That the value of CASG project staff should always be costed against capability is clear, but less clear is whether the same argument applies to uniformed tradespeople. On the one hand, Army’s investment into technical trades is significant. The new technical trade training contract adopted for the Army School of Electrical and Mechanical Engineering (ASEME) is one of Army’s most expensive training contracts and RAEME tradespeople are amongst the better paid soldiers in the conventional Army. Therefore, Army could expect a similar return on investment in the form of productivity in workshops. However, the 2008 Pappas Review assumes no productivity savings from combat and combat-related military staff advising that '... the number of combat and combat-related military staff has a direct relationship with capability'[7] implying that the deployability, not the productivity, of these staff is paramount.

To be clear, the aim of ASEME has always been to generate soldiers first and qualified tradespeople second. Equally, the RAEME Corps’ Latin motto, Arte et Marte (with skill and fighting), reminds us that the Corps’ real purpose is to serve on the battlefield where the economic concept of productivity takes a backseat to maintaining equipment for the warfighter. Most warfighters will appreciate the truth of this dichotomy. On exercise or deployment they will know their supporting tradespeople work through the night to ensure broken kit is fixed if its availability is imperative to the mission. In barracks, these same warfighters as commanders may struggle to achieve unit equipment readiness requirements as their personnel are frequently absent from the unit workshop for leave, courses, physical or military training, medical appointments or corporate governance. Somewhere a balance exists.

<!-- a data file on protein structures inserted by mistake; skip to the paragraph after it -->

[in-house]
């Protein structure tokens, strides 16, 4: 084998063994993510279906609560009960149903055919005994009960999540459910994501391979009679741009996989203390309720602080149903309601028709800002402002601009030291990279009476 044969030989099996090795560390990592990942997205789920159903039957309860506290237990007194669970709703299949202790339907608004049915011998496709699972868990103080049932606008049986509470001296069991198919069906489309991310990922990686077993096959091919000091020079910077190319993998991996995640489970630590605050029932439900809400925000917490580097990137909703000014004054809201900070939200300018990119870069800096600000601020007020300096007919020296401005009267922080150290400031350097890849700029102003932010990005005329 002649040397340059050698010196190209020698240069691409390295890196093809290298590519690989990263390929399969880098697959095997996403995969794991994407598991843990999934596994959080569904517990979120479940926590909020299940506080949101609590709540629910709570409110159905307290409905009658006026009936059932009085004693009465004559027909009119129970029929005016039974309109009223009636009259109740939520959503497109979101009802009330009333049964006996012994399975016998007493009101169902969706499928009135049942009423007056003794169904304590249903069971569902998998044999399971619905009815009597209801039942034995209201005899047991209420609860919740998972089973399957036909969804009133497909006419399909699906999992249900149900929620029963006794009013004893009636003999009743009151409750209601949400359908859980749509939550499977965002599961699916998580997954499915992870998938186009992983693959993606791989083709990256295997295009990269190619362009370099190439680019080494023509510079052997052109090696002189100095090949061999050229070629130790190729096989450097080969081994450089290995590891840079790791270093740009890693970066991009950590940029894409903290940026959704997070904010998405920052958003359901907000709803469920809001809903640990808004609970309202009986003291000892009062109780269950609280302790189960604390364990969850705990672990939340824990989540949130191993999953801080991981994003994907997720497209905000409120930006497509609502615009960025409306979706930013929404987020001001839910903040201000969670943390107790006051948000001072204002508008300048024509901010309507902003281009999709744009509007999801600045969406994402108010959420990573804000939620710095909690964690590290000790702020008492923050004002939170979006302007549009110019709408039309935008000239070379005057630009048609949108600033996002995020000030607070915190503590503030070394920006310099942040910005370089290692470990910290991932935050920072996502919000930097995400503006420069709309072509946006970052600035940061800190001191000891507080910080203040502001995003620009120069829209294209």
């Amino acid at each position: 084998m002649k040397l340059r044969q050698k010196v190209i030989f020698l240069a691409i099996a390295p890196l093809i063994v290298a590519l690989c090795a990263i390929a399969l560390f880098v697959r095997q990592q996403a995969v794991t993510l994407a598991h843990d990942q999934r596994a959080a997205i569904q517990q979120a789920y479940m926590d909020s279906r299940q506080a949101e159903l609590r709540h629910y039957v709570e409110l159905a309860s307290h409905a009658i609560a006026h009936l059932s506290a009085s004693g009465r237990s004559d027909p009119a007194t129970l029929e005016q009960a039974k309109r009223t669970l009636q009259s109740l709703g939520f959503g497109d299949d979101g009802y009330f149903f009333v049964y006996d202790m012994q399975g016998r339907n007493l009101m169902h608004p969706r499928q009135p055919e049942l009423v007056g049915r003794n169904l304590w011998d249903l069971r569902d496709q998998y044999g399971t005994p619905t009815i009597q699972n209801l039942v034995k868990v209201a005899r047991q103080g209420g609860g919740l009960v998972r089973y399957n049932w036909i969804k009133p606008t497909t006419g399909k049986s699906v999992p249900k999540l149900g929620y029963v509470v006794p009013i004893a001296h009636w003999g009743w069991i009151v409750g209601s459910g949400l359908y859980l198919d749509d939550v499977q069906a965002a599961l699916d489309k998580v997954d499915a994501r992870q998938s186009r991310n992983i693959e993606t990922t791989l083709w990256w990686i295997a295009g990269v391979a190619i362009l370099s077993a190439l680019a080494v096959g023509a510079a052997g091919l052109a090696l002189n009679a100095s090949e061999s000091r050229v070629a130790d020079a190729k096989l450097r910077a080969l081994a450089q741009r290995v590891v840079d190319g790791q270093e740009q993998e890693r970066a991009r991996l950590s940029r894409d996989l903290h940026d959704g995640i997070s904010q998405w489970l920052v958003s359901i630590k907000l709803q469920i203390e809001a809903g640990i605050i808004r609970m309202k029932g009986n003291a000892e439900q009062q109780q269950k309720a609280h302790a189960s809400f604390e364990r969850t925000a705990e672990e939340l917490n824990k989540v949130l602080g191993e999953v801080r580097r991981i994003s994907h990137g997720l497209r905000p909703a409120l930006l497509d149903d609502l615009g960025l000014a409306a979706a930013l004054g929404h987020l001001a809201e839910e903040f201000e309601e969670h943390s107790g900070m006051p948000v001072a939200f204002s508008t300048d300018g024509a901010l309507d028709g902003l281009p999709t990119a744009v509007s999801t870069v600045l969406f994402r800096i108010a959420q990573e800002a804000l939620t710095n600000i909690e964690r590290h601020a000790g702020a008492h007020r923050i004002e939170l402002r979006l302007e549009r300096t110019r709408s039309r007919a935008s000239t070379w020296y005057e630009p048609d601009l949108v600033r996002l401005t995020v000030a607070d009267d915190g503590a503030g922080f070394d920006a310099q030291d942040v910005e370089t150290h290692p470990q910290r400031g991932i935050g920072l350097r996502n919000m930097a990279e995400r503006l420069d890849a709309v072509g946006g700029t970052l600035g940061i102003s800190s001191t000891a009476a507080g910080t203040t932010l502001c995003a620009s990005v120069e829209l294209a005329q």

Tanks firing